LinkedIn acquires Run Hop to give users tailored content

Steven Loeb · May 6, 2016 · Short URL:

The purchase was an acqui-hire, with Run Hop's two founders working on content initiatives

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In recent years LinkedIn has been attempting to beef up its content game with the introduction of "influencers," which then became a publishing platform for all of its users to join. The idea is to get people to go onto the site not only when someone tries to connect with them, but because they actually have something to read.

The company is taking another step toward that goal with the acquisition of Run Hop, it has been confirmed to VatorNews. 

There's little information about Run Hop available. On its Twitter, the company, which is still in private beta, describes itself as, "Helping companies to measure and improve user engagement." Basically, the company was using an algorithm to show tailored content, like articles and videos, to specific audiences. 

Financial terms of the deal were not disclosed, but it was revealed to me that is was an acqui-hire. Run Hop's two co-founders, Pete Davies and Evan Solomon, are joining LinkedIn. According to the Wall Street Journal, which first reported the acquisition, Davies is now a senior product manager on the content team. He will lead LinkedIn’s strategy on publishing and sharing content. Solomon is now a senior software engineer at LinkedIn. 

Before founding Run Hop, both Davies and Solomon worked at digital publishing platform Medium.

"We wanted the co-founders' talent and expertise in content. It's long been a strategic priority for us, and we believe their knowledge and capabilities can help us accelerate the execution of our content roadmap," a spokesperson for LinkedIn told me.

"The two co-founders are already working on LinkedIn content initiatives."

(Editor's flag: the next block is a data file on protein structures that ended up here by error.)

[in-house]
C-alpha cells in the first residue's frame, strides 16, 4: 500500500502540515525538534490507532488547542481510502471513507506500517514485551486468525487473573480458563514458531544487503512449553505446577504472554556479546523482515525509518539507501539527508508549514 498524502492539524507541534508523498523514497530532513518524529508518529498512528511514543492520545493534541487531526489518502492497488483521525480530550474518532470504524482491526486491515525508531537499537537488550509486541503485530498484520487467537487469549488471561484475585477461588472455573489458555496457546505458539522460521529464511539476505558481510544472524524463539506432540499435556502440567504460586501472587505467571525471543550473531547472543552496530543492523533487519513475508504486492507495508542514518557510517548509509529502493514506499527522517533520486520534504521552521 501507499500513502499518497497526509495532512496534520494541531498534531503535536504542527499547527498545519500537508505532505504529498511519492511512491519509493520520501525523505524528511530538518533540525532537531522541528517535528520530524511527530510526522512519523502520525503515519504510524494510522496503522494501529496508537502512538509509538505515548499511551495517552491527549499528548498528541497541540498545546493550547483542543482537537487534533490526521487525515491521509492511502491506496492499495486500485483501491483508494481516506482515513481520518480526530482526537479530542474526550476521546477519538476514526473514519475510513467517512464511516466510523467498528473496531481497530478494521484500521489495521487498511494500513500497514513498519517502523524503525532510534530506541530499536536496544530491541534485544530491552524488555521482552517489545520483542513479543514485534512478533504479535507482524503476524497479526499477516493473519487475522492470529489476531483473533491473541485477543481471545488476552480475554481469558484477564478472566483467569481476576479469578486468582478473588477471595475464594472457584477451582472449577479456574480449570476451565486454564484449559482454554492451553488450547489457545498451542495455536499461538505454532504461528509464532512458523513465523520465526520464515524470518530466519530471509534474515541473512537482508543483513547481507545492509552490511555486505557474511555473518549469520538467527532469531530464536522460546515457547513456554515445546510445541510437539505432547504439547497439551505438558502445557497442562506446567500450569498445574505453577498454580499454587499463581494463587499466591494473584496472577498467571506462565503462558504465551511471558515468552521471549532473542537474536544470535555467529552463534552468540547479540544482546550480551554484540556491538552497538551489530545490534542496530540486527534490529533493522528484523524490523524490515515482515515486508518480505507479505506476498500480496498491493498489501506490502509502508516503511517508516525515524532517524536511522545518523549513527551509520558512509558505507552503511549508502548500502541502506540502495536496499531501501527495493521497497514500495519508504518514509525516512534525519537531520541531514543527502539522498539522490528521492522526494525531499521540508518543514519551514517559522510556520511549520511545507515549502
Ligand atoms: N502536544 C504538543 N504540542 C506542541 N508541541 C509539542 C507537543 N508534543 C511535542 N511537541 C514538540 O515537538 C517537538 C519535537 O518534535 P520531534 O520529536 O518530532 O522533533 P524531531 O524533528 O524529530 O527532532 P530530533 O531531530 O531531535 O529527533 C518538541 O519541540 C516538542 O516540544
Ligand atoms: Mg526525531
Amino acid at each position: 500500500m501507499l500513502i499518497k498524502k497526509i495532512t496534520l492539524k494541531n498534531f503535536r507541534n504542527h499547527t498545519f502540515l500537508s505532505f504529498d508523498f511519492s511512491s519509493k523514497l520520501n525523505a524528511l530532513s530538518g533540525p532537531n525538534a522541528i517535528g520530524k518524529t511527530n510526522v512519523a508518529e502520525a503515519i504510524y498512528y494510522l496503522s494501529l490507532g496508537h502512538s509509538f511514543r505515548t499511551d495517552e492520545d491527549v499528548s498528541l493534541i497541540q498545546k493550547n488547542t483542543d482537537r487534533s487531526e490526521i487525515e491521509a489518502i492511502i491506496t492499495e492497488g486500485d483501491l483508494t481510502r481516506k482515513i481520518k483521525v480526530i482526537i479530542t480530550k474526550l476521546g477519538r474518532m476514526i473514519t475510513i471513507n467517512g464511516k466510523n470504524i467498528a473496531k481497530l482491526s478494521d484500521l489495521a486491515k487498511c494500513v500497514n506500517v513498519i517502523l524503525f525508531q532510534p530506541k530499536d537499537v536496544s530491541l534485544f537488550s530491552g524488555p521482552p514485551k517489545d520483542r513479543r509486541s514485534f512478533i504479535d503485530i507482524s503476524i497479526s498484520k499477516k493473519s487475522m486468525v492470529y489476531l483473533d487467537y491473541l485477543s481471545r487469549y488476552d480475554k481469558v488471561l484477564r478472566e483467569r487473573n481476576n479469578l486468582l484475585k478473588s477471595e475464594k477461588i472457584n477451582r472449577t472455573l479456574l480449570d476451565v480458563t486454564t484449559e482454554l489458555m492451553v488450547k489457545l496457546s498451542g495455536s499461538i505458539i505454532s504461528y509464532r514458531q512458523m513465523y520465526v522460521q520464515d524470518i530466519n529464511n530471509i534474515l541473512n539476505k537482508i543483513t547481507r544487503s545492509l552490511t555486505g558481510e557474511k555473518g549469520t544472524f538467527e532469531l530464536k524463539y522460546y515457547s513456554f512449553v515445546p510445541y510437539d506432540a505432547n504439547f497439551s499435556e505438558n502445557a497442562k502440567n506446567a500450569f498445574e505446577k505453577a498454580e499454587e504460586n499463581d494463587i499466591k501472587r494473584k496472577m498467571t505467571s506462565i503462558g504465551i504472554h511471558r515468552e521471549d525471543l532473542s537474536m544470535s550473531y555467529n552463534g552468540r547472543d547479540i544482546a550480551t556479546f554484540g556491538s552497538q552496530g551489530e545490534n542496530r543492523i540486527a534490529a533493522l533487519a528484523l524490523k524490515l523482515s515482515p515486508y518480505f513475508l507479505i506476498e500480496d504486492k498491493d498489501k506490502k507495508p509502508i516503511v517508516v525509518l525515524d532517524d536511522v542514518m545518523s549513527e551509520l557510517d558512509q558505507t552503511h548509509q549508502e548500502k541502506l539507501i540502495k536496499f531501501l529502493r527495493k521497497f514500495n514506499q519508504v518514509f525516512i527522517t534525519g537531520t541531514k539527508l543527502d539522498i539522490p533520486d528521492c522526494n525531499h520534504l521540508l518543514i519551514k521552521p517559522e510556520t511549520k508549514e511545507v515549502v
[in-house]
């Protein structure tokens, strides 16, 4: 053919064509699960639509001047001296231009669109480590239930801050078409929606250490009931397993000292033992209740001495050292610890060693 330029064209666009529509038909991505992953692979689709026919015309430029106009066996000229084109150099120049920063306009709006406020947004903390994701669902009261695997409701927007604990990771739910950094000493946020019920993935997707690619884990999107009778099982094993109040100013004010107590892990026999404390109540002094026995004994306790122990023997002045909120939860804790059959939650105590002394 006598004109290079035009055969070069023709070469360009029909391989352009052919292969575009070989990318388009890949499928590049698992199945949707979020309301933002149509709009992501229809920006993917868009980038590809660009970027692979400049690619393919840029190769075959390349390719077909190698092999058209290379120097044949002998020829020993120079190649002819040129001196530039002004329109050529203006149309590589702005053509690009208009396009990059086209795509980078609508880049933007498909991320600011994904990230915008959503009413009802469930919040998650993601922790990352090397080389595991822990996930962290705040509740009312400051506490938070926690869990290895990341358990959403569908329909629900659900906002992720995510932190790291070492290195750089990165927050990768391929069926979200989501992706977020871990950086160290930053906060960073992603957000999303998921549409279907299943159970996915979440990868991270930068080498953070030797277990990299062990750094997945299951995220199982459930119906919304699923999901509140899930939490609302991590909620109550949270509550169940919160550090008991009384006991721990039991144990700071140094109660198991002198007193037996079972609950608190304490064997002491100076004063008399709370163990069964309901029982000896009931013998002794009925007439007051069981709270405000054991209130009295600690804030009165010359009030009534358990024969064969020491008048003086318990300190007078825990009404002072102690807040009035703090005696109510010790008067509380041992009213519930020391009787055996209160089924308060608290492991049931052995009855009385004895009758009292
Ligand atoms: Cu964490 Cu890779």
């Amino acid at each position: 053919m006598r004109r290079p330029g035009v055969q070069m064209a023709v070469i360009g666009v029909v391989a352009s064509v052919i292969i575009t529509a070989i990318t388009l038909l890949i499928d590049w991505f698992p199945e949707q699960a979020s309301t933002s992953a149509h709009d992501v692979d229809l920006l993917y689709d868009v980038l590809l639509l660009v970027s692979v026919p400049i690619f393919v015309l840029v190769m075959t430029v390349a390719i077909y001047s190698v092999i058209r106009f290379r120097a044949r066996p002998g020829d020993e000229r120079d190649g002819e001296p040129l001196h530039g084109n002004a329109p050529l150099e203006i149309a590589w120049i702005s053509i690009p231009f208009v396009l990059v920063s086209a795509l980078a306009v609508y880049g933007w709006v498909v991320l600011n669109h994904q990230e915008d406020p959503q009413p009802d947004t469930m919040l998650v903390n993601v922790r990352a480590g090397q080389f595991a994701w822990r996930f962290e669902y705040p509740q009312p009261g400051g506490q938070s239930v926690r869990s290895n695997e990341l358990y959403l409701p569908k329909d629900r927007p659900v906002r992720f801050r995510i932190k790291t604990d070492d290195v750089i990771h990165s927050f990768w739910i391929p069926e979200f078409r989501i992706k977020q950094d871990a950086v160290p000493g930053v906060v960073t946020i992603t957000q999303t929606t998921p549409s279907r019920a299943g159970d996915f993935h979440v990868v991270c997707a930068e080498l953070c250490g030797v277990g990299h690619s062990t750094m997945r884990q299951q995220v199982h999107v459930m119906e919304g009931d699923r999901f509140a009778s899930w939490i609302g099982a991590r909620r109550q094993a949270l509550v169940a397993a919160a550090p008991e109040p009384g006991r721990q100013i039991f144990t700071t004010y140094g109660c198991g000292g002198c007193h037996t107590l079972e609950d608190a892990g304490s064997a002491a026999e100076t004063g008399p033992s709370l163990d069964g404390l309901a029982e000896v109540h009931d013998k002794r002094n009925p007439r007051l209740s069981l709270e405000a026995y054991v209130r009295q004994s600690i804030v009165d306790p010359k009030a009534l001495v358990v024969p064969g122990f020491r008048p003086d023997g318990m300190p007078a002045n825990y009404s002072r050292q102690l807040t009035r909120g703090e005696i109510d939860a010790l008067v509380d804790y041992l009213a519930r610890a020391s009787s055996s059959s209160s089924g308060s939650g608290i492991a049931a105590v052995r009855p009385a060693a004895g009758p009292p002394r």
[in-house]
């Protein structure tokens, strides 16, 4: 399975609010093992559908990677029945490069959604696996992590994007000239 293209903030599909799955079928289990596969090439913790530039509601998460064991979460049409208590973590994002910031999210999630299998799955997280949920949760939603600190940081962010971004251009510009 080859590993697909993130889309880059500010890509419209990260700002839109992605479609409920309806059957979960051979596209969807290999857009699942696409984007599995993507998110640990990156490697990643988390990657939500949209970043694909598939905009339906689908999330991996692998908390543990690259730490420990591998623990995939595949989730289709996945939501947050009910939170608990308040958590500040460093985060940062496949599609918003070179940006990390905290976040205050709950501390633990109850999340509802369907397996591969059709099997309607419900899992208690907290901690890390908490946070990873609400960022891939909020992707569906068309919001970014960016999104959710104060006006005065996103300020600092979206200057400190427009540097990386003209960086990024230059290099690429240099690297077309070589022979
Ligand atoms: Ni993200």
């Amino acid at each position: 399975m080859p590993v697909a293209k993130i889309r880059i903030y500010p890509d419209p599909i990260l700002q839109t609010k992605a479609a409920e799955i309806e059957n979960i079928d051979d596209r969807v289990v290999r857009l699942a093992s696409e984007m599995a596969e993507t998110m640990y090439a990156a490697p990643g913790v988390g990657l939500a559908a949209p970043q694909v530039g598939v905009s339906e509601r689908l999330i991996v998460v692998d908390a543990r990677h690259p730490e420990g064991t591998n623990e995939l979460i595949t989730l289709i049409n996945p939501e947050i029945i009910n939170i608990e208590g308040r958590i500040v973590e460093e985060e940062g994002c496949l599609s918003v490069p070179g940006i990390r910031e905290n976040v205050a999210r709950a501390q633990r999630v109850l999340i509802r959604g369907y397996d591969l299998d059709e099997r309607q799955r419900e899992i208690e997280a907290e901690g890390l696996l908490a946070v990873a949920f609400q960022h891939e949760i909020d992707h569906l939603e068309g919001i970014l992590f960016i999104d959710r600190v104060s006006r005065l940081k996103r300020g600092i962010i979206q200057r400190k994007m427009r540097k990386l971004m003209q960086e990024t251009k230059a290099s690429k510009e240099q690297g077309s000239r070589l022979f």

Founded in 2014, Run Hop had raised a small pre-seed and Angel round in early 2015 from investors that included Resolute Ventures.

Publishing on LinkedIn

LinkedIn started out with 150 "thought leaders," or important people, that could be followed, including Barack Obama, Arianna Huffington, Richard Branson, Mitt Romney, Reid Hoffman, T. Boone Pickens, Cory Booker, Ben Smith, and Deepak Chopra.

A year and a half later, LinkedIn opened up the Influencer program to everyone in the United States , before bringing it to all English-speaking countries in early 2015. In addition, for the first time, users were able to follow members that were not in their network, in order to reach the largest amount of people possible.

As of July of last year, more than one million members were publishing more than 130,000 posts a week on LinkedIn.

Engagement on the network is low, especially when it comes to 18 to 34 year olds. While Facebook still remains, far and way, the network that this age group spend the most time on, coming close to nearly 1,000 minutes per visitor, per month, LinkedIn barely registers at all. 

When broken down by demographic, LinkedIn skews pretty old, with 62.1 percent of its users aged 35 or above. Perhaps giving those younger users the right content, perhaps with advice about how to enter the workforce and ways to make themselves stand out professionally, the company can bring in those younger demographics.

This is LinkedIn's first acquisition of 2016, and the first it has made since buying predictive sales and marketing firm Fliptop in August of last year. 

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